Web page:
Barack Obama's Dividend Play
September 7, 2008
by William P. Meyers

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Barack Obama has played just about all his cards right so far in the Presidential Poker game. He sounded Progressive early in the game, thus winning the Democratic activist primary pot. But now it is an all-or-nothing game.

On economic issues Senator Obama wants people to think that the Bush regime hurt them one way or another. Just as Herbert Hoover was blamed for the Great Depression when it would have happened with just the same if Democrat Al Smith had taken office in 1929, George W. Bush and the Republicans are being blamed for all of the nation's economic woes.

Strangely (until you analyze the game) Barack Obama has endorsed one Bush economic policy, special low tax rates on dividends paid by stocks. John McCain endorses the Bush policy as well, but because the will be a Democratic majority in Congress, supporting Barack Obama is a better strategy for the ultra-rich whose income comes mostly from dividends.

There are some arguments for a low tax rate on dividends, but then there are arguments for low tax rates in any specific category. The basic argument is that the tax amounts to double taxation because corporations (sometimes) pay taxes on profits, and then dividends are distributed out of profits and taxed when passed out to individuals. But money is constantly taxed in our society as it moves around. The money paid to wage earners has been taxed in various ways before they receive it from employers, and it is taxed again when they spend it (sales tax, real estate tax, etc.). So the double-taxation argument is just sophistry.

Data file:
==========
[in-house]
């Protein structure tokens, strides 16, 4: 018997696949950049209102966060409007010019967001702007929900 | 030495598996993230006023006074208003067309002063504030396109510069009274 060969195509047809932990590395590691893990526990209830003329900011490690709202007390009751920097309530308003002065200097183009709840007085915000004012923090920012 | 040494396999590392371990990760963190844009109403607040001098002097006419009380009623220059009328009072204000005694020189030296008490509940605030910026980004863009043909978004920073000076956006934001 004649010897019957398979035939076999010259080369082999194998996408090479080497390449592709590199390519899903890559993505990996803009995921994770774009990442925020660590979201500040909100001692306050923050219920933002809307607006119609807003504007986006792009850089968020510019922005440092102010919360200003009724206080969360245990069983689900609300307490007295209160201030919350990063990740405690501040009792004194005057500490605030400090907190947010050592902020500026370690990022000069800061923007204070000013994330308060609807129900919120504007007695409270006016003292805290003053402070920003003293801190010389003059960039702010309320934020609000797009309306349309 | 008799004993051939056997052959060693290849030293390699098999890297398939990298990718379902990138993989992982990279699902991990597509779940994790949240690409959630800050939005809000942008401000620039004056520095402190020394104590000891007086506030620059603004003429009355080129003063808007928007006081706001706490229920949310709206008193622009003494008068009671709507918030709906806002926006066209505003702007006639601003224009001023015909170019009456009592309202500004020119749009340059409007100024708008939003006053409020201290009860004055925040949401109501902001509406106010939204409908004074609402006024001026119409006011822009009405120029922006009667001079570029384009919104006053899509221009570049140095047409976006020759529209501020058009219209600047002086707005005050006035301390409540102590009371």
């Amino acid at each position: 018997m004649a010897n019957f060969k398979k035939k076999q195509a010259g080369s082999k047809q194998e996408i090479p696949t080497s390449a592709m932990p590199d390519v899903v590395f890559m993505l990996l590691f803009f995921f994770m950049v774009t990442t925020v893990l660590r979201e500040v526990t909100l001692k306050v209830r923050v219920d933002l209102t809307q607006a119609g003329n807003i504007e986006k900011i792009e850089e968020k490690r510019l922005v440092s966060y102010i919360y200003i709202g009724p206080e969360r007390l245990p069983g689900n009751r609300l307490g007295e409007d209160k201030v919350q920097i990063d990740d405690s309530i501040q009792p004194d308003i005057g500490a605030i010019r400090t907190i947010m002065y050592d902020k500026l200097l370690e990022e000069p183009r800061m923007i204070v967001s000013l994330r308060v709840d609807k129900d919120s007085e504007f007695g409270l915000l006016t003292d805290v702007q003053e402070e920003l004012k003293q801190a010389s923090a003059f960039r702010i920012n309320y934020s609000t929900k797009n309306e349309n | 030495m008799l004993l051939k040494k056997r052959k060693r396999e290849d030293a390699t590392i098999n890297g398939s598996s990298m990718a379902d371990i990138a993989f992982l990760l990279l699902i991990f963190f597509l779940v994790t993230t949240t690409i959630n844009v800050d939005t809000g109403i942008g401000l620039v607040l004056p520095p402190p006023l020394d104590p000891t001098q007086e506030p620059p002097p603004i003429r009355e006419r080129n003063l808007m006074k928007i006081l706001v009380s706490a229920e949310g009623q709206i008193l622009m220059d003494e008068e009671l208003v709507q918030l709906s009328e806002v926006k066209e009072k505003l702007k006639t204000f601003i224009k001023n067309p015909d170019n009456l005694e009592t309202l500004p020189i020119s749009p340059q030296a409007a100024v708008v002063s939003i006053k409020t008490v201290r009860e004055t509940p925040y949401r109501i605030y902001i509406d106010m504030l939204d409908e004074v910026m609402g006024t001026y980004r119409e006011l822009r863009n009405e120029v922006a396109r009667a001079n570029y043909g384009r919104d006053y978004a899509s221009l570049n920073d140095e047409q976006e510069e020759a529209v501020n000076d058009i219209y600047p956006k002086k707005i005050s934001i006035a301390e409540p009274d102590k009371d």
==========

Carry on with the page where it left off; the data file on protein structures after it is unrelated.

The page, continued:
The bottom line is that only rich people derive a significant proportion of their income from stock dividends. So a tax cut on dividends is a tax cut for the rich, and an increase mainly hits the rich as well.

When George W. Bush took office dividends were taxed like any other income to individuals, which meant the top rate was about 40%. The Bush Tax Cuts for the Rich reduced the rate to 15%. John McCain wants to retain the 15% rate.

Democrats in Congress say they want to reverse the Bush Tax Cuts for the Rich. So if they had their way, the maximum tax rate on dividends would end up around 40%. If McCain is elected they can put that into effect. They don't need to worry about a McCain veto. All they have to do is let the Bush tax cuts expire.

Barack Obama has proposed raising the rate to only 20%. Democrats in Congress would not want to defy a Democratic President, so they would have to pass a new law lowering the dividend tax rate to 20%. The rich will be better off under Obama than under McCain, if this scenario plays out.

Why would Barack Obama want to give the rich a break? Because actually he is from the same economic school as Ronald Reagan, the Chicago School of worshipping free-market capitalism. Barack taught law, a necessary adjunct to free market economics, at the school for years. He is not progressive on economics, but he had to sound progressive to win the Democratic primaries.



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